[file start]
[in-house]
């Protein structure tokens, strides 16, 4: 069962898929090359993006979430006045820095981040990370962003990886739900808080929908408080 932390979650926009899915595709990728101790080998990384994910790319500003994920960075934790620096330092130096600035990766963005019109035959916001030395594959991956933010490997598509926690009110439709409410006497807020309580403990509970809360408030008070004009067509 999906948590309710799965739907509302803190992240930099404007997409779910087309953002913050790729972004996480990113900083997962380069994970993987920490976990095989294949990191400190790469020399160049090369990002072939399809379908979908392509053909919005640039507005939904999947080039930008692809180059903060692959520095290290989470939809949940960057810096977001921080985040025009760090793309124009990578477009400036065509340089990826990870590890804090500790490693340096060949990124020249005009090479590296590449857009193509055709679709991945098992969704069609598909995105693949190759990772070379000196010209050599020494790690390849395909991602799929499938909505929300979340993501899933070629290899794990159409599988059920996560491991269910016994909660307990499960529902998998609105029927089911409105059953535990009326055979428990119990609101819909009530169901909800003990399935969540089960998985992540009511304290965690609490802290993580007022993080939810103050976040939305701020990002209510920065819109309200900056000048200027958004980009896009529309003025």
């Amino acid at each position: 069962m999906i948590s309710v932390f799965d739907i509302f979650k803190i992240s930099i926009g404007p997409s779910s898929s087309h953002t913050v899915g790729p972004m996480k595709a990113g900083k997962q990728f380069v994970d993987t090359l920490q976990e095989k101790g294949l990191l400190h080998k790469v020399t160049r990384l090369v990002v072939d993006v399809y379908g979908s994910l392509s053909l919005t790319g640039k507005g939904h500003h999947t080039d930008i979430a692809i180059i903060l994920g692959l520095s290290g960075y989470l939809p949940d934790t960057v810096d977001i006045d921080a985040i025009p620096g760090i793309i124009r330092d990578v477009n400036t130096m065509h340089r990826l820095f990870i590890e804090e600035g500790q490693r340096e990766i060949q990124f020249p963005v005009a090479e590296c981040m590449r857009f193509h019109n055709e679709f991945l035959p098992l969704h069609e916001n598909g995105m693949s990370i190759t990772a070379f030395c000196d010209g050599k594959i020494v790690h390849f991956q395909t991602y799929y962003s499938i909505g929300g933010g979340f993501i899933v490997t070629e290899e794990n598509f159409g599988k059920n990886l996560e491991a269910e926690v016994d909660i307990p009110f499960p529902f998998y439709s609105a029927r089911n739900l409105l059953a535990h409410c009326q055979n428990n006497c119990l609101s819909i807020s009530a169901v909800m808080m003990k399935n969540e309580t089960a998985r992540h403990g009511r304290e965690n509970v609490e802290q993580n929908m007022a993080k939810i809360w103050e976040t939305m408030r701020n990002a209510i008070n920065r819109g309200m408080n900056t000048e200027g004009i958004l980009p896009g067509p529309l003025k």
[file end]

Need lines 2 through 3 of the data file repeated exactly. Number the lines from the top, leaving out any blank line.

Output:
């Protein structure tokens, strides 16, 4: 069962898929090359993006979430006045820095981040990370962003990886739900808080929908408080 932390979650926009899915595709990728101790080998990384994910790319500003994920960075934790620096330092130096600035990766963005019109035959916001030395594959991956933010490997598509926690009110439709409410006497807020309580403990509970809360408030008070004009067509 999906948590309710799965739907509302803190992240930099404007997409779910087309953002913050790729972004996480990113900083997962380069994970993987920490976990095989294949990191400190790469020399160049090369990002072939399809379908979908392509053909919005640039507005939904999947080039930008692809180059903060692959520095290290989470939809949940960057810096977001921080985040025009760090793309124009990578477009400036065509340089990826990870590890804090500790490693340096060949990124020249005009090479590296590449857009193509055709679709991945098992969704069609598909995105693949190759990772070379000196010209050599020494790690390849395909991602799929499938909505929300979340993501899933070629290899794990159409599988059920996560491991269910016994909660307990499960529902998998609105029927089911409105059953535990009326055979428990119990609101819909009530169901909800003990399935969540089960998985992540009511304290965690609490802290993580007022993080939810103050976040939305701020990002209510920065819109309200900056000048200027958004980009896009529309003025």
């Amino acid at each position: 069962m999906i948590s309710v932390f799965d739907i509302f979650k803190i992240s930099i926009g404007p997409s779910s898929s087309h953002t913050v899915g790729p972004m996480k595709a990113g900083k997962q990728f380069v994970d993987t090359l920490q976990e095989k101790g294949l990191l400190h080998k790469v020399t160049r990384l090369v990002v072939d993006v399809y379908g979908s994910l392509s053909l919005t790319g640039k507005g939904h500003h999947t080039d930008i979430a692809i180059i903060l994920g692959l520095s290290g960075y989470l939809p949940d934790t960057v810096d977001i006045d921080a985040i025009p620096g760090i793309i124009r330092d990578v477009n400036t130096m065509h340089r990826l820095f990870i590890e804090e600035g500790q490693r340096e990766i060949q990124f020249p963005v005009a090479e590296c981040m590449r857009f193509h019109n055709e679709f991945l035959p098992l969704h069609e916001n598909g995105m693949s990370i190759t990772a070379f030395c000196d010209g050599k594959i020494v790690h390849f991956q395909t991602y799929y962003s499938i909505g929300g933010g979340f993501i899933v490997t070629e290899e794990n598509f159409g599988k059920n990886l996560e491991a269910e926690v016994d909660i307990p009110f499960p529902f998998y439709s609105a029927r089911n739900l409105l059953a535990h409410c009326q055979n428990n006497c119990l609101s819909i807020s009530a169901v909800m808080m003990k399935n969540e309580t089960a998985r992540h403990g009511r304290e965690n509970v609490e802290q993580n929908m007022a993080k939810i809360w103050e976040t939305m408030r701020n990002a209510i008070n920065r819109g309200m408080n900056t000048e200027g004009i958004l980009p896009g067509p529309l003025k």